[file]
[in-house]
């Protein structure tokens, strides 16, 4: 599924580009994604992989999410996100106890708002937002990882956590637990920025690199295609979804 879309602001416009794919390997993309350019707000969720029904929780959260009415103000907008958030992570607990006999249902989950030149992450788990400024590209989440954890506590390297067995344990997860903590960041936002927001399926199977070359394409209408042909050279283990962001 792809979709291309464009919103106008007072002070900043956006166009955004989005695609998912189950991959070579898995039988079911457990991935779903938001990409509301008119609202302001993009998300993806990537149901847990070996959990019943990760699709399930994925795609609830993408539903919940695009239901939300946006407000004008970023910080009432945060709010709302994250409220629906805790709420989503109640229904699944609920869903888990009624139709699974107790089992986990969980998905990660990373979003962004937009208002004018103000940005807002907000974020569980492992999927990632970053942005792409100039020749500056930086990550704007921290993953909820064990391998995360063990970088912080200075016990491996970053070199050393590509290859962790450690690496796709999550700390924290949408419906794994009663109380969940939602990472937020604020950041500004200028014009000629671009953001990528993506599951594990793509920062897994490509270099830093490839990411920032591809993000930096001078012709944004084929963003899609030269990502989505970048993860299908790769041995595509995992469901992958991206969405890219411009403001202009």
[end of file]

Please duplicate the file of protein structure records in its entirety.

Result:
[in-house]
């Protein structure tokens, strides 16, 4: 599924580009994604992989999410996100106890708002937002990882956590637990920025690199295609979804 879309602001416009794919390997993309350019707000969720029904929780959260009415103000907008958030992570607990006999249902989950030149992450788990400024590209989440954890506590390297067995344990997860903590960041936002927001399926199977070359394409209408042909050279283990962001 792809979709291309464009919103106008007072002070900043956006166009955004989005695609998912189950991959070579898995039988079911457990991935779903938001990409509301008119609202302001993009998300993806990537149901847990070996959990019943990760699709399930994925795609609830993408539903919940695009239901939300946006407000004008970023910080009432945060709010709302994250409220629906805790709420989503109640229904699944609920869903888990009624139709699974107790089992986990969980998905990660990373979003962004937009208002004018103000940005807002907000974020569980492992999927990632970053942005792409100039020749500056930086990550704007921290993953909820064990391998995360063990970088912080200075016990491996970053070199050393590509290859962790450690690496796709999550700390924290949408419906794994009663109380969940939602990472937020604020950041500004200028014009000629671009953001990528993506599951594990793509920062897994490509270099830093490839990411920032591809993000930096001078012709944004084929963003899609030269990502989505970048993860299908790769041995595509995992469901992958991206969405890219411009403001202009």